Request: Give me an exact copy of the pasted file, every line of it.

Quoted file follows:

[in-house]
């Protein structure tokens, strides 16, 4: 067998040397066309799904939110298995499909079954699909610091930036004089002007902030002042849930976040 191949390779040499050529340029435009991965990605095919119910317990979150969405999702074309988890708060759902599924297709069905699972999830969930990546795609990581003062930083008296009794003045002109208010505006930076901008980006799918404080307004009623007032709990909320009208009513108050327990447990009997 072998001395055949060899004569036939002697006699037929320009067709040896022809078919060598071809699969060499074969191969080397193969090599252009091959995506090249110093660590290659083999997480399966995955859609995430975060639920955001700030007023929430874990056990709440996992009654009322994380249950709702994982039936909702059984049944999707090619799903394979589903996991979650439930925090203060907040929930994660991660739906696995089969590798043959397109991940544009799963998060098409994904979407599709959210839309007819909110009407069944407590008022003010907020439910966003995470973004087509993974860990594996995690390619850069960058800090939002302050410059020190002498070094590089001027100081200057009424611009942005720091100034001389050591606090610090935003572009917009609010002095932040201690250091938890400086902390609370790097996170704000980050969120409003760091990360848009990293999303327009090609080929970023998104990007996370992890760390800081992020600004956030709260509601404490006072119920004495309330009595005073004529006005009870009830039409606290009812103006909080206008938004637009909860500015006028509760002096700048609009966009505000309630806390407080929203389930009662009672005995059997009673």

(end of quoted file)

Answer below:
[in-house]
């Protein structure tokens, strides 16, 4: 067998040397066309799904939110298995499909079954699909610091930036004089002007902030002042849930976040 191949390779040499050529340029435009991965990605095919119910317990979150969405999702074309988890708060759902599924297709069905699972999830969930990546795609990581003062930083008296009794003045002109208010505006930076901008980006799918404080307004009623007032709990909320009208009513108050327990447990009997 072998001395055949060899004569036939002697006699037929320009067709040896022809078919060598071809699969060499074969191969080397193969090599252009091959995506090249110093660590290659083999997480399966995955859609995430975060639920955001700030007023929430874990056990709440996992009654009322994380249950709702994982039936909702059984049944999707090619799903394979589903996991979650439930925090203060907040929930994660991660739906696995089969590798043959397109991940544009799963998060098409994904979407599709959210839309007819909110009407069944407590008022003010907020439910966003995470973004087509993974860990594996995690390619850069960058800090939002302050410059020190002498070094590089001027100081200057009424611009942005720091100034001389050591606090610090935003572009917009609010002095932040201690250091938890400086902390609370790097996170704000980050969120409003760091990360848009990293999303327009090609080929970023998104990007996370992890760390800081992020600004956030709260509601404490006072119920004495309330009595005073004529006005009870009830039409606290009812103006909080206008938004637009909860500015006028509760002096700048609009966009505000309630806390407080929203389930009662009672005995059997009673």